Only Positive Entries in IIM Bill
I respect Prof. Samir K Barua. He was my professor when I was a student at the Indian Institute of Management, Ahmedabad (IIM-A), over three decades ago. He was my predecessor as director at IIM-A. So, I pay attention to his views. Reading his recent piece, ‘Autonomy for IIMs: Government must make accountability a key condition’ (https:// goo.gl/BC9fhb), I noticed several inaccuracies and would like to address some of them.
First, to characterise the recent IIM Bill as an extrapolation of IIM-A’s Memorandum of Association (MoA) of 2011-12 is a reductionist reinterpretation of history that underestimates the efforts of several individuals and institutions to arrive at the current juncture. I acknowledge particularly the current HRD minister Prakash Javadekar; officials in the PM’s secretariat; and past MHRD officials at additional secretary, joint secretary and director levels, who worked tirelessly through several rounds of consultations as the proposed Bill went through multiple iterations.
I applaud the forthrightness and efforts of the then-chair of IIM-A Mr Naik, IIM-Bangalore chair Ms Shaw, IIM-Lucknow chair Mr Irani, the then-director of IIM-Bangalore Prof. Vachani, IIM-Indore director Prof. Krishnan, and the numerous alumni of all IIMs, particularly IIM-A, who raised a strong voice in public dis- course when the proposed Bill took a terribly wrong turn towards significantly curbing IIMs’ autonomy. A lot of effort and energy have gone into developing the current draft of the Bill. To describe it as simply a rewording of a 2012 MoA is wrong. A detailed comparison of the two documents bears this out.
Second, characterising expansion by IIMs as indiscriminate and hurtful to national purpose or academic quality is erroneous. The problem with established IIMs in the years past has not been growth, but rather unwillingness to grow in the face of urgent and pressing demand for quality management education in the nation. In recent years, Indian students have been going abroad in record numbers and paying exorbitant fees, owing to the absence of academic opportunities at high-quality Indian institutions.
The size of established IIMs (in student and faculty strength) is roughly half the size of most top-quality MBA institutions overseas. Small size hurts the academic vitality of IIMs, since faculty size in various departments ranges from small to minuscule, hurting opportunities to collaborate and comment. Small size also makes the IIMs uneconomical, since they do not benefit from economies of scale.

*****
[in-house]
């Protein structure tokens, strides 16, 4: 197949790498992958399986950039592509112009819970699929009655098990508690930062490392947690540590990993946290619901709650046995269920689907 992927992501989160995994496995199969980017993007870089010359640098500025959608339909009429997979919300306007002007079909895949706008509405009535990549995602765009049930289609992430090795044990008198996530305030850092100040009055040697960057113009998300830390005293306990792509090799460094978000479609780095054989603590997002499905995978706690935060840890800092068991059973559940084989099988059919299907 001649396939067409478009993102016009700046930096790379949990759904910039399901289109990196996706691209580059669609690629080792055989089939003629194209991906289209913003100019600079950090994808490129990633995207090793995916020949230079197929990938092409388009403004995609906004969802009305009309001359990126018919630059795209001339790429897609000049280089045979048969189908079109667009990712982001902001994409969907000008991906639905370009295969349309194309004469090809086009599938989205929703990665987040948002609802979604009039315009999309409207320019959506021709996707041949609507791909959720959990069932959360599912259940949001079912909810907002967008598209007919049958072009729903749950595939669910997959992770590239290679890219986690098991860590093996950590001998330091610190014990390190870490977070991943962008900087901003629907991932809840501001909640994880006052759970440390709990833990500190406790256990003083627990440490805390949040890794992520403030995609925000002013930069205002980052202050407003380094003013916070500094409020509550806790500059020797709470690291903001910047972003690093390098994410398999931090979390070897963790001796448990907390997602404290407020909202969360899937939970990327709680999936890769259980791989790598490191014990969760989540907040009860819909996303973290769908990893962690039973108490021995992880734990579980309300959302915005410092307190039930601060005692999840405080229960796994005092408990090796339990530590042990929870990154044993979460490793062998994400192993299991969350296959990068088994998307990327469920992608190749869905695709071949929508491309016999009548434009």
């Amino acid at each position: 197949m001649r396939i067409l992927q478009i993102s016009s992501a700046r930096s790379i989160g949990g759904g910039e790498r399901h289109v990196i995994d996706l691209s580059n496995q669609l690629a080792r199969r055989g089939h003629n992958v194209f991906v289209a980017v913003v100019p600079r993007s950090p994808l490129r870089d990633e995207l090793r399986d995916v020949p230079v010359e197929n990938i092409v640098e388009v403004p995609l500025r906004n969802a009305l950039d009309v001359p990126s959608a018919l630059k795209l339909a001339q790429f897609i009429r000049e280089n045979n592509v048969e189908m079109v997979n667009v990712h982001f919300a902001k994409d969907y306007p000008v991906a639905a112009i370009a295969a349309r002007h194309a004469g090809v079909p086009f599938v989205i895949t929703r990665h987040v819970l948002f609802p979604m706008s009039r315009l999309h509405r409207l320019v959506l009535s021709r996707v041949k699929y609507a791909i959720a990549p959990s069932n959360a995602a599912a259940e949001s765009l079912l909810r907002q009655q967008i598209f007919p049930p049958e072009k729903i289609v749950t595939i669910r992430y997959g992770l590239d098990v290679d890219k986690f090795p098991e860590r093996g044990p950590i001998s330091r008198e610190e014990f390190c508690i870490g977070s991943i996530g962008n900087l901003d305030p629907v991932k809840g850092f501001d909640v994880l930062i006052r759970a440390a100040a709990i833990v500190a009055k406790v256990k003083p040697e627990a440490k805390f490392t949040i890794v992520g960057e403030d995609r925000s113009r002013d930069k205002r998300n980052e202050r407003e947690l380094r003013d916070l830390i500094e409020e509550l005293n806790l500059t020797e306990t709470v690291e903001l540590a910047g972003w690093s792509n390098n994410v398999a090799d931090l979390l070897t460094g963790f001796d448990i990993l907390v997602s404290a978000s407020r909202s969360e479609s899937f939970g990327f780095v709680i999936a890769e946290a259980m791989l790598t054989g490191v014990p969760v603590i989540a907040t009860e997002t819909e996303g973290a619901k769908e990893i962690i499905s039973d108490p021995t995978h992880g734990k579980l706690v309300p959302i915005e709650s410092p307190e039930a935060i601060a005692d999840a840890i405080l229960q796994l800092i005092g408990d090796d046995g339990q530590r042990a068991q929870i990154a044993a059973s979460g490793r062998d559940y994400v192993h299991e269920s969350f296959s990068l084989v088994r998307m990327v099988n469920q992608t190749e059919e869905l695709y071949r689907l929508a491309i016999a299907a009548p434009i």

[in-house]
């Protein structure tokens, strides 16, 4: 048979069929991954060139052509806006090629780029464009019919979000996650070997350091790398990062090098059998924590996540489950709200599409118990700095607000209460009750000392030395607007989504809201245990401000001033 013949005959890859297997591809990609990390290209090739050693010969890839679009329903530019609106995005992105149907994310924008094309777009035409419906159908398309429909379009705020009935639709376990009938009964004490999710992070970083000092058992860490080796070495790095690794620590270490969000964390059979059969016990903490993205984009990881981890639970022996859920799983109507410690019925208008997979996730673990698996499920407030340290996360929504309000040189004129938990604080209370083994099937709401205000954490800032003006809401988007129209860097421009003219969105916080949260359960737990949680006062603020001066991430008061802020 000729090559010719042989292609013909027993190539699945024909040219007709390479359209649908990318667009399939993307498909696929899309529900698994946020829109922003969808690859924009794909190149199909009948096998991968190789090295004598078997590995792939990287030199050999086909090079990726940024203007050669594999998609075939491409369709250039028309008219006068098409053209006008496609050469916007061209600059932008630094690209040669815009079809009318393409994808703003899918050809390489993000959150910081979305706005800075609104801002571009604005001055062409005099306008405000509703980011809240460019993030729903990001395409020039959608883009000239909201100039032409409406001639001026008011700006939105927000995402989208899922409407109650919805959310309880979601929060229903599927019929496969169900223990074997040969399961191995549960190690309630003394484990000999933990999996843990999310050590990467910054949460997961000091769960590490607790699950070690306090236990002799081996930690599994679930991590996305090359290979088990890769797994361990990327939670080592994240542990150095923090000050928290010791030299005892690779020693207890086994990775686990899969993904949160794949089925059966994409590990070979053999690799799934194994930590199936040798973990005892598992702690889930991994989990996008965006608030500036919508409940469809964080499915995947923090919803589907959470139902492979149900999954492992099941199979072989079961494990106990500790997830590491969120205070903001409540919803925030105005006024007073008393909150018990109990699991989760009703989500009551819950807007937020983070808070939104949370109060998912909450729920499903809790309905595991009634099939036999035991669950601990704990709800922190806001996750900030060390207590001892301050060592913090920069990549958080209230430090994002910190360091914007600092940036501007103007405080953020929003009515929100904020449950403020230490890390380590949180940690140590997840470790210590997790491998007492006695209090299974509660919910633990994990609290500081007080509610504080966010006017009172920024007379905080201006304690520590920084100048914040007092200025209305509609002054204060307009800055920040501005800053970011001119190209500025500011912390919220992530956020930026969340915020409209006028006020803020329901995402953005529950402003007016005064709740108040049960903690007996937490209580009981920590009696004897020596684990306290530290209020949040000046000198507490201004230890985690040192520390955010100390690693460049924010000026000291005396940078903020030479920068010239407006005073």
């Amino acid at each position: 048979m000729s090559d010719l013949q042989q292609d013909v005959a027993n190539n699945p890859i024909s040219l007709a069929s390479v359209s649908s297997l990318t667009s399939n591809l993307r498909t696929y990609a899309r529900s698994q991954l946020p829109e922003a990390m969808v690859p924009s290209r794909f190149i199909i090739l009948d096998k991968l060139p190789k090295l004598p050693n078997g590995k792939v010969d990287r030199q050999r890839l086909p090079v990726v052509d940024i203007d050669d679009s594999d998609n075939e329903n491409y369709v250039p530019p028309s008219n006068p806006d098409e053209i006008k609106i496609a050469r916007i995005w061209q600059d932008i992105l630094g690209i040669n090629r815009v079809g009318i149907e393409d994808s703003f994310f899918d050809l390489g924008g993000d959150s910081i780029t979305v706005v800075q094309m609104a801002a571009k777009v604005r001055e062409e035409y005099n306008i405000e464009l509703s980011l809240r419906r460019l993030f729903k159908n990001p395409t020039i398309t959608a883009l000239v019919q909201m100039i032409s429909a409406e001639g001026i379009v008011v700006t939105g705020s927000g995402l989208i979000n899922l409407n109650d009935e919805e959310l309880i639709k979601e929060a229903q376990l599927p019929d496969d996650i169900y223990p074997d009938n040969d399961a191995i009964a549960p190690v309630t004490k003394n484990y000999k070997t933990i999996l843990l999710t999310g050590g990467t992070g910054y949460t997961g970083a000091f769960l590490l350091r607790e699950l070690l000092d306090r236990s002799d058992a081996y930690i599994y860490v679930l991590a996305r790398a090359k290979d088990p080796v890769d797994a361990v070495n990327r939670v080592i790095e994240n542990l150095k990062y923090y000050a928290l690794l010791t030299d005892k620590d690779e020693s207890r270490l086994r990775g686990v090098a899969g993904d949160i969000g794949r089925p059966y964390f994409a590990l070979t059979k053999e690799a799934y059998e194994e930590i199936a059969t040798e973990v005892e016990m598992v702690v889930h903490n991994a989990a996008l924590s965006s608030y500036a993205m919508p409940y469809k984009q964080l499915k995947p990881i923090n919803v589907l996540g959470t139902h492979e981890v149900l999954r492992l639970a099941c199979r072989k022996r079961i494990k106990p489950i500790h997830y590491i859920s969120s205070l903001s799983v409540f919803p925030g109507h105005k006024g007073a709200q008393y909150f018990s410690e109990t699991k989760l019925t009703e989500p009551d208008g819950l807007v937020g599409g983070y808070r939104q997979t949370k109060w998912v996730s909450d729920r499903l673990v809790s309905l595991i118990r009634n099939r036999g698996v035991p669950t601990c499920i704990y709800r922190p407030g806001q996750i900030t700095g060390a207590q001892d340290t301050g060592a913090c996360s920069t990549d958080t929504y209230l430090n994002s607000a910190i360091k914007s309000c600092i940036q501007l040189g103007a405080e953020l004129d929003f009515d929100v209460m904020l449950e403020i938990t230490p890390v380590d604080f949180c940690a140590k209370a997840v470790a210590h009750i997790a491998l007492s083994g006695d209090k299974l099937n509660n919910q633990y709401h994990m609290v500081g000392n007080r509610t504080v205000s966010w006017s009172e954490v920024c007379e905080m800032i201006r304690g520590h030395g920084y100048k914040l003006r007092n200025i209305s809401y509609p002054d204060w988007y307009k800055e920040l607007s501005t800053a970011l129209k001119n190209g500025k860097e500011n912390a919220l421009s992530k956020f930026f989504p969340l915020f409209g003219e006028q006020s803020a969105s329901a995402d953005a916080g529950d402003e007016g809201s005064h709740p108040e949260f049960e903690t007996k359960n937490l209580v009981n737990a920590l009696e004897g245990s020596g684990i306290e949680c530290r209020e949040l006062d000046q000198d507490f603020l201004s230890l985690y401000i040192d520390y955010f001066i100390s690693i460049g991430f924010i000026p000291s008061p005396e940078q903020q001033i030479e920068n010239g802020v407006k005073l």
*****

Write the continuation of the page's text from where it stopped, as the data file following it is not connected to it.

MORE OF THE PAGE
Of course, disciplined growth is challenging and IIM administrations must ensure quality is maintained as they grow. Forswearing growth might have worked in an autarkic environment. In today’s world, however, this would be a sure path to long-term decline and eventual irrelevance.
Third, the argument that academic rigour and relevance of IIM programmes is declining is counterfactual. Independent evaluation of research output (including refereed articles published in high-quality journals and published case studies and teaching notes) shows that it has been improving significantly at IIM-A, as also at several other IIMs, in the past three years, not declining.
Additionally, executive education activity, a market-based metric of relevance, has been growing at a rapid pace, bringing IIM-A and some others of the established IIMs closer to other world-class institutions in the balance between postgraduate and executive education.
Fourth, to equate distance education with commoditisation of quality is being close-minded towards one of the biggest innovations redefining education today: leveraging technology to conquer distance. Some of the IIMs, including IIM-A, are experimenting with blended education, in which students learn partly through on-campus modules and partly through distance learning, thus reaching out to potential students who in the past have not been able to benefit from high-quality management education owing to geographical constraints.
This is the wave of the future. Virtually all leading global management institutions are experimenting with blended learning. We at IIM-A are committed to innovating and experimenting with blended learning.
The proposed Bill affords IIMs freedom to innovate and experiment along some of the dimensions listed above: disciplined growth and new technology-driven offerings. Autonomy comes with accountability, but what the Bill does is replace accountability solely to the state with accountability to all stakeholders and a requirement to respond to the discipline of competition in the academic environment — and that is an unqualified positive.
The writer is director, Indian Institute of Management, Ahmedabad
Strengthening overarching principles